I don’t mean to be morose, this blog is supposed to be about inspiration and joy after all. However, I believe it is impossible to try and teaching peace without helping people to understand exactly why its so important. Take the Israeli-Palestinian conflict, for instance; it seems to me that everyone has an opinion on this issue and it’s political ramifications, who’s wrong and right, it’s economic impact… but what about the people? I admit, even I am guilty of thinking about tragedies such as this one (wars especially) in abstractions and political justifications. However, this way of thinking is deadly. This way of thinking is the way that allows war to continue without protest and encourages countries to struggle for power when we could all simply be sharing in happiness and prosperity.
I cannot say much myself about the recent escalation of violence in the Gaza strip because, admittedly I do not know much. However I do know that this war, like all wars, has gone on too long. These Guardian articles are a few years old but, with this conflict (and others) coming so clearly into media focus, I feel they are so important to read. Rachel’s words cut through the tactics, business, and politics that fuel this war and speak directly to peace and the frustration that will be felt forever until conflicts such as this one can be solved with words, not tanks. Rachel herself stands as an example for us all; she had no obligation to get involved and yet, she left a comfortable life in America to live, and ultimately die, in an attempt to make progress for peace. Below are some quotes cut from the emails Rachel wrote home while she lived in Palestine, but please, read the whole compilation of emails, not just my excerpts… I promise they will change your way of thinking:
Honestly, a lot of the time the sheer kindness of the people here, coupled with the overwhelming evidence of the willful destruction of their lives, makes it seem unreal to me. I really can’t believe that something like this can happen in the world without a bigger outcry about it. It really hurts me, again, like it has hurt me in the past, to witness how awful we can allow the world to be.
The assassinations, rocket attacks and shooting of children are atrocities – but in focusing on them I’m terrified of missing their context. The vast majority of people here – even if they had the economic means to escape, even if they actually wanted to give up resisting on their land and just leave […] can’t leave. Because they can’t even get into Israel to apply for visas, and because their destination countries won’t let them in (both our country and Arab countries).
I’m witnessing this chronic, insidious genocide and I’m really scared, and questioning my fundamental belief in the goodness of human nature. This has to stop. I think it is a good idea for us all to drop everything and devote our lives to making this stop. I don’t think it’s an extremist thing to do anymore. I still really want to dance around to Pat Benatar and have boyfriends and make comics for my coworkers. But I also want this to stop. Disbelief and horror is what I feel. Disappointment. I am disappointed that this is the base reality of our world and that we, in fact, participate in it.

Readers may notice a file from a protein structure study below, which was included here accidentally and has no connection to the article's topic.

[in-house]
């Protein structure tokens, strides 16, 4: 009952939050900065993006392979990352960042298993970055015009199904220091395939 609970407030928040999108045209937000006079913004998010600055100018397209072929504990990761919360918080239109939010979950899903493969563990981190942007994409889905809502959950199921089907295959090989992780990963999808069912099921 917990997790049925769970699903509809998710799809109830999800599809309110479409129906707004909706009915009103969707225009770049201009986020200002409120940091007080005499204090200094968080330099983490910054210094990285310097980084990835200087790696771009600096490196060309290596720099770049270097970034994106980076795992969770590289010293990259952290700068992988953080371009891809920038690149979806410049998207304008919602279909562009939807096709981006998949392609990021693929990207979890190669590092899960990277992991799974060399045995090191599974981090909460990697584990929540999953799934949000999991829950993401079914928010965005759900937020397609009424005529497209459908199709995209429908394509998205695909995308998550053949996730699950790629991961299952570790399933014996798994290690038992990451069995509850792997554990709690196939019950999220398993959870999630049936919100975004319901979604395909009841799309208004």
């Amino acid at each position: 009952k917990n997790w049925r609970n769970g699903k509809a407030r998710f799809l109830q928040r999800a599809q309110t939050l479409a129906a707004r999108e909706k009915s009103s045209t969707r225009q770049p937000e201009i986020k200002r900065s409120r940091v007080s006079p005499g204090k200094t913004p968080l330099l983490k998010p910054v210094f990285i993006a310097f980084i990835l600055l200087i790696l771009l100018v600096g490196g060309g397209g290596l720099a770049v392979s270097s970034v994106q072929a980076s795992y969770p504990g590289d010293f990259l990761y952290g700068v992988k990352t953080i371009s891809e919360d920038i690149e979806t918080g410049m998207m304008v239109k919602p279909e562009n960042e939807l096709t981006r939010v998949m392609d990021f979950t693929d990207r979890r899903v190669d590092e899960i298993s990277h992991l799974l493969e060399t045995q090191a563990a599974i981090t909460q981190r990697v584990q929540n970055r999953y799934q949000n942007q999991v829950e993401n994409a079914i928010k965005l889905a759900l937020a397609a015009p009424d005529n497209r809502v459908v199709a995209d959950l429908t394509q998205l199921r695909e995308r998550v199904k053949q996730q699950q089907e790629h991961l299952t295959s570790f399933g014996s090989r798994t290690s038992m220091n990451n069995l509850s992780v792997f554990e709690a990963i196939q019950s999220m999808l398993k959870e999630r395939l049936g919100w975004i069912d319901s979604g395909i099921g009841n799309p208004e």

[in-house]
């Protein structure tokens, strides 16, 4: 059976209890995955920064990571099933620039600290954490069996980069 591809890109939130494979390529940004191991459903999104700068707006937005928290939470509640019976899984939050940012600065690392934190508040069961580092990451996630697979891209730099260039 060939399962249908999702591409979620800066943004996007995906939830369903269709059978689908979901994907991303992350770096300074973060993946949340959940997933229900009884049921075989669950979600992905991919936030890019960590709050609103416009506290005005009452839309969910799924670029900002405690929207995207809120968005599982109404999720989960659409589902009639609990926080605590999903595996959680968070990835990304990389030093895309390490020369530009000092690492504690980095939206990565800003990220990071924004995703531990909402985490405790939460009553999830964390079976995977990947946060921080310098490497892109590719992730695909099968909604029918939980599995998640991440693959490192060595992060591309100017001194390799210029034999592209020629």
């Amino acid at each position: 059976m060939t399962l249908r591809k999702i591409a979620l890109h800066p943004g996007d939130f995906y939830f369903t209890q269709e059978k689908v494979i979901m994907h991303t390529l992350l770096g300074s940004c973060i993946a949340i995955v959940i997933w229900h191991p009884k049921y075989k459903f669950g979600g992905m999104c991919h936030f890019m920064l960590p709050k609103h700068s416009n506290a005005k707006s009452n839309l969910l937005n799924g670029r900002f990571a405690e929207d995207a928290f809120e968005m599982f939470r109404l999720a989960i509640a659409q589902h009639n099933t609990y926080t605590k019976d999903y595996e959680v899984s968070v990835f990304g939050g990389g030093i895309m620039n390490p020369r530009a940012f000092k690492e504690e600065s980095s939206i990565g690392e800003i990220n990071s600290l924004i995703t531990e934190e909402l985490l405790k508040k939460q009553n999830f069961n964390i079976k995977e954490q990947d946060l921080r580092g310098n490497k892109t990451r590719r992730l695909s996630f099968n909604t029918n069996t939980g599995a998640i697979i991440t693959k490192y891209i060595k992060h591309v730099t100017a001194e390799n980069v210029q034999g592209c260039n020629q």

[Concerning a family she visited] The two front rooms of their house are unusable because gunshots have been fired through the walls, so the whole family – three kids and two parents – sleep in the parent’s bedroom. I sleep on the floor next to the youngest daughter, Iman, and we all shared blankets.
I also recommend giving this post at feministe a look – it contains some good writing, and a clip from the Daily Show that really shows some of the just awful politics that are going on to justify this tragedy – Jon Stewart and his staff are very brave for addressing this touchy issue, even though it may have made the audience a little bit uncomfortable… I respect Jon for pushing the boundaries of his show and not being afraid to make unpopular points.
Lets vow today to stop, just stop letting this world be so awful. Start by bringing peace to the “wars” in your own life, forgiving and reaching compromise with those you have wronged or been wronged by. Then, take action – do everything you can to open your own eyes, and the eyes of those around you, to the fact that war is about people not troops, not casualties, not numbers but living, breathing people who are kind and good and deserving of life. If we can change our own thinking and help those around us change theirs, then together we can change the world. Its time to let senseless hatred and animosity die so that everyone, everywhere, can have a chance to live.